Photographer's Note

.Take 1 (Click the number for info of entire trip)

This is the first of my report on our "pocket-size mission to Chong Kneas, Cambodia" that will be a multi-day posting that we hope to be helpful to those who wish to follow our steps.

After my visit to Chong Kneas in March 2005, I posted on TrekEarth a theme named Floating Misery reflecting the miserable status of Vietnamese people living in this floating village over Tonle Sap Great Lake. The serial of pictures and texts came to the attention of some of my co-workers at Alcon Laboratories and other friends at TrekEarth. Then they heard that I am going to return to the same destination. Each of them separately contacted me and asked if I could receive and relay their donations in cash then select the best way to place the help directly into the hands of these human beings…

At the second leg of my trip while in Vietnam, due to my father's illness that consumed an unexpected week of mine, I wished I could abort the return to Cambodia. However, I already had in hands the donations that I didn't beg for — and most important, I have accepted to hand over the help. This turned my travel into a must-mission of humanitarian that forced me to make a express trip to destination where we only discovered the danger during the night we spent there. But the story is long…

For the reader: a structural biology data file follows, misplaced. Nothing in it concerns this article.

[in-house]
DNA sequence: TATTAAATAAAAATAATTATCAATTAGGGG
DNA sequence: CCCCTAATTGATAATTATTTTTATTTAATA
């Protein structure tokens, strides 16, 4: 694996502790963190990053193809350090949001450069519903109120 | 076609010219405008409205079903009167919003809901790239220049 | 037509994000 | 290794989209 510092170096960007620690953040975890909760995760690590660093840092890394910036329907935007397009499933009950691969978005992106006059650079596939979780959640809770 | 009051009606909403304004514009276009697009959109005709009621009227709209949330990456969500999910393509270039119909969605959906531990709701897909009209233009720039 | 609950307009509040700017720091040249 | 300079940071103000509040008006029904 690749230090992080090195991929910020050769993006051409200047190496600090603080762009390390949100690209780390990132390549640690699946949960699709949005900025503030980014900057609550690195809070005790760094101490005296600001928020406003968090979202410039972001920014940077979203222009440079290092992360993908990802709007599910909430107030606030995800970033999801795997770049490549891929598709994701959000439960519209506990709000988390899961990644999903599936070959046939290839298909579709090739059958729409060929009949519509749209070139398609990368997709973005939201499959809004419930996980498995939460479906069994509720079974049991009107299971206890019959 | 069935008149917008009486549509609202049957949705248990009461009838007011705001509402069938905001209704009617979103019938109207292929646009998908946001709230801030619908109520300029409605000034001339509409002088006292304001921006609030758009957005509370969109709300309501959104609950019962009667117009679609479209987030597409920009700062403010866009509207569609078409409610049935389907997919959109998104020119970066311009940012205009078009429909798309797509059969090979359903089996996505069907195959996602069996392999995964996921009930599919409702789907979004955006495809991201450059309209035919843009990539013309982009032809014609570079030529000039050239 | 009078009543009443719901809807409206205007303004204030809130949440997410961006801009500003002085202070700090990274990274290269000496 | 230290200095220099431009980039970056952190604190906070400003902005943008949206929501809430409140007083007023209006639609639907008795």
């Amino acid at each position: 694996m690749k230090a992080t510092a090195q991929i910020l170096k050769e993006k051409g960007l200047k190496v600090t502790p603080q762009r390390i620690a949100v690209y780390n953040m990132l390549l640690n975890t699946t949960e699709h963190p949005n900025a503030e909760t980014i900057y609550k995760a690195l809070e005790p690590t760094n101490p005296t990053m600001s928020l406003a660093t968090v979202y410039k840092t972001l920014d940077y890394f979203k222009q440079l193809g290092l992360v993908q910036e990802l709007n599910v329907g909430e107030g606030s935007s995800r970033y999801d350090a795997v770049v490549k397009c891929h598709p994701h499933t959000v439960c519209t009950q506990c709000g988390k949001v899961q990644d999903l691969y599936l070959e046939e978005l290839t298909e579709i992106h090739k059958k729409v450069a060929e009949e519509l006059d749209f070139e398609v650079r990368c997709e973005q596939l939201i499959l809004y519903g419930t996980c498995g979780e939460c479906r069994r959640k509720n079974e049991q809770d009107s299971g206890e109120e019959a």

The date is Saturday March 17, 2007 as my nephew and I left Saigon on a bus toward Phnom Penh. The picture has been taken of the Cambodian Immigration Officer mass inspecting the passports of all passengers. As you know, Cambodia has the visa entry fee cheapest on the world and the visa-on-arrival available at all points of entry. It’s the friendliest country toward visitors. However, taking picture of border crossing area is prohibited by both countries Cambodia and Vietnam. Your violation may prompt them to not only confiscate your equipment; you can be arrested for such "espionage". When I stood just next to the lady, a westerner innocently photographed her and she just smiled and alerted him “no” with her head shaking. Taking the golden chance, I pointed my camera at her and the crewmember of our bus that helped her with pronunciation of foreign names correctly. It’s too late for her to stop me and I understood to not try another exposure.

Welcome to Bavet Border Crossing and please heading West with us into friendly and smiling Kingdom of Cambodia!


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Additional Photos by Ngy Thanh (ngythanh) Gold Star Critiquer/Gold Star Workshop Editor/Gold Note Writer [C: 472 W: 125 N: 2331] (8456)
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